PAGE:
Academic Freedom and Free Speech

Dear Subscriber,

I’m still “under consideration” at Strange Horizons for my horror/historical fiction Cousins. That information made my day. I told a writer friend that they’ll probably want to censor the sex scene in part 2 of my story in Norway, but I would fight for it.

Speaking of “fighting,” I used to teach argument and research for many years at the college level. There are a few candidates running for President of the United States that question what can go on inside a classroom, and I wanted to debate the issue a little bit here. Feel free to tune out if you don’t like debate.

Academic freedom in a nutshell means that the teachers and the students have the existential right to debate and research any topic, and its related topics, as long as everyone in the process has the same freedom to do so.
Most especially, a teacher or student can’t insist that only his/her/their theory and/or opinion is the only correct one. Why? Because this shuts down the right under the First Amendment for the individual freedom to inquire for oneself. It’s the free and open act of inquiry and debate that’s protected. It’s as simple as that.
The individual’s right to freely examine all issues and facts supersedes any student, teacher, administrator, or other public/private official’s right to control and/or eliminate that “free and open discussion” allowed under the Constitution of the United States.
As I used to teach my college students in Advanced Argument and Research, “Everybody has a right to his/her opinion on any issue, as long as it’s stated that it’s only an individual’s opinion.” Once an individual expresses as “fact” that his/her/their opinion is the only one to be accepted, it no longer can be considered an accepted and democratically arrived at “fact.” Even so-called “democratically arrived at facts” are open to inquiry and possible rebuttal in all scientific endeavors that exist in the pursuit of knowledge.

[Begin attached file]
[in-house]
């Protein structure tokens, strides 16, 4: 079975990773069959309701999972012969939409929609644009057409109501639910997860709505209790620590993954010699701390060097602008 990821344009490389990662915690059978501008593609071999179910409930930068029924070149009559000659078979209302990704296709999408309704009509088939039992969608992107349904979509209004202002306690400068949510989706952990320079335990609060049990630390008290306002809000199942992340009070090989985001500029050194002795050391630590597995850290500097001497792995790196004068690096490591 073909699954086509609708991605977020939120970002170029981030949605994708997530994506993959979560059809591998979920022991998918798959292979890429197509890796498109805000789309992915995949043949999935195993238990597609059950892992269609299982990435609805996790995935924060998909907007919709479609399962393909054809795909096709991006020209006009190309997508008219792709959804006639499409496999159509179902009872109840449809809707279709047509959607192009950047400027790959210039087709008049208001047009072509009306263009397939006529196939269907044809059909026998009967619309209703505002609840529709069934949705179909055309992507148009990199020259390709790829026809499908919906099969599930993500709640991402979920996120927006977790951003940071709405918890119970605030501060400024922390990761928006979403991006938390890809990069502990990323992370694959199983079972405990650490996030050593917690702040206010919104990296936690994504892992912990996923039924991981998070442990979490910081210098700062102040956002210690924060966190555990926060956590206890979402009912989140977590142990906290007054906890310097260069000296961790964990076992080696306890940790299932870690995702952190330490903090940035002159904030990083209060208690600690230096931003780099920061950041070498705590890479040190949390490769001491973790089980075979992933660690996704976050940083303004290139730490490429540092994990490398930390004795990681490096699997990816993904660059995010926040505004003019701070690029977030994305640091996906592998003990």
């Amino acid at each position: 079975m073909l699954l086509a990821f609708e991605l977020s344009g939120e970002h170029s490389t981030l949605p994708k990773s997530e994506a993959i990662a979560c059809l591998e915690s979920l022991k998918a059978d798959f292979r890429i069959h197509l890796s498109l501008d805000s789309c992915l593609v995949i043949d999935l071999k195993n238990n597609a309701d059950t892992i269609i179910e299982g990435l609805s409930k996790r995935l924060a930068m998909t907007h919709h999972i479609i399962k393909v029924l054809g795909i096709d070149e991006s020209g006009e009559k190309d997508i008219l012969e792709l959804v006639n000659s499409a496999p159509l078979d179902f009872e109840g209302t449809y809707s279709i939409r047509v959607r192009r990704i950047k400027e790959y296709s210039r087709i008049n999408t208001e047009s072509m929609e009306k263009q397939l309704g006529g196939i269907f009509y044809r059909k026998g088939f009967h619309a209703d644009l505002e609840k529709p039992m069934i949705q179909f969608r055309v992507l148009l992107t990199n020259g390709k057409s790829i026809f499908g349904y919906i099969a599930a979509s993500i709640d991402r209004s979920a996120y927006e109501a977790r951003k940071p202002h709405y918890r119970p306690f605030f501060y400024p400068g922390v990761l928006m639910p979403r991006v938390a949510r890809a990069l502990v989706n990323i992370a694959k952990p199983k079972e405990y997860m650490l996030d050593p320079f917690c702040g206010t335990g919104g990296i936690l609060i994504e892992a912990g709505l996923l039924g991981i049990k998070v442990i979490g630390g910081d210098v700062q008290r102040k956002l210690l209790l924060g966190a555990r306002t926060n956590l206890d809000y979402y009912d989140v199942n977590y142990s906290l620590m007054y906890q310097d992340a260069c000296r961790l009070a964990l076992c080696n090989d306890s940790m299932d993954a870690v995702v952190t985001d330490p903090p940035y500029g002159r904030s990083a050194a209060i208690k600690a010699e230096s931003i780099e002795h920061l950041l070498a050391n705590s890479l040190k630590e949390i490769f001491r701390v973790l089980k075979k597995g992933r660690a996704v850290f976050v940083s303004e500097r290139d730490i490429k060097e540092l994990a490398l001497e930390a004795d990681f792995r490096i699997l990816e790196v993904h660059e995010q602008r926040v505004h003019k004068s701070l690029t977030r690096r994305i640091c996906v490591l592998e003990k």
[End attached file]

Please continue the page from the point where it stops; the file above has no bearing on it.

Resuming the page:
Limits to this freedom can happen, but only for the general clear and present safety of the humans involved in the inquiry. For example, if the inquiry involved the possible physical or mental harm of the persons doing the inquiry, then agreed-upon controls can be stipulated for the safety of the persons involved. This kind of control, also, becomes debatable, as we’ve seen in many instances, such as the development and testing of nuclear weapons, the use of military and prison populations for biological and other dangerous tests (and wars), and the imposing of government, state, church, and groups and their “powers,” who want to control students and what they can inquire into during their course of studies.
To be precise, Amendment One is also closely related to publishing, so if academia is conquered by special and/or religious interests, then controls will begin (and they already have) to censor content and its availability to the citizens. So, keep your free choice free and don’t get fooled by false flag waving to protect parents’ rights, when what you’re doing is censoring all rights.
Take care, and keep reading.
James Musgrave
San Diego, CA
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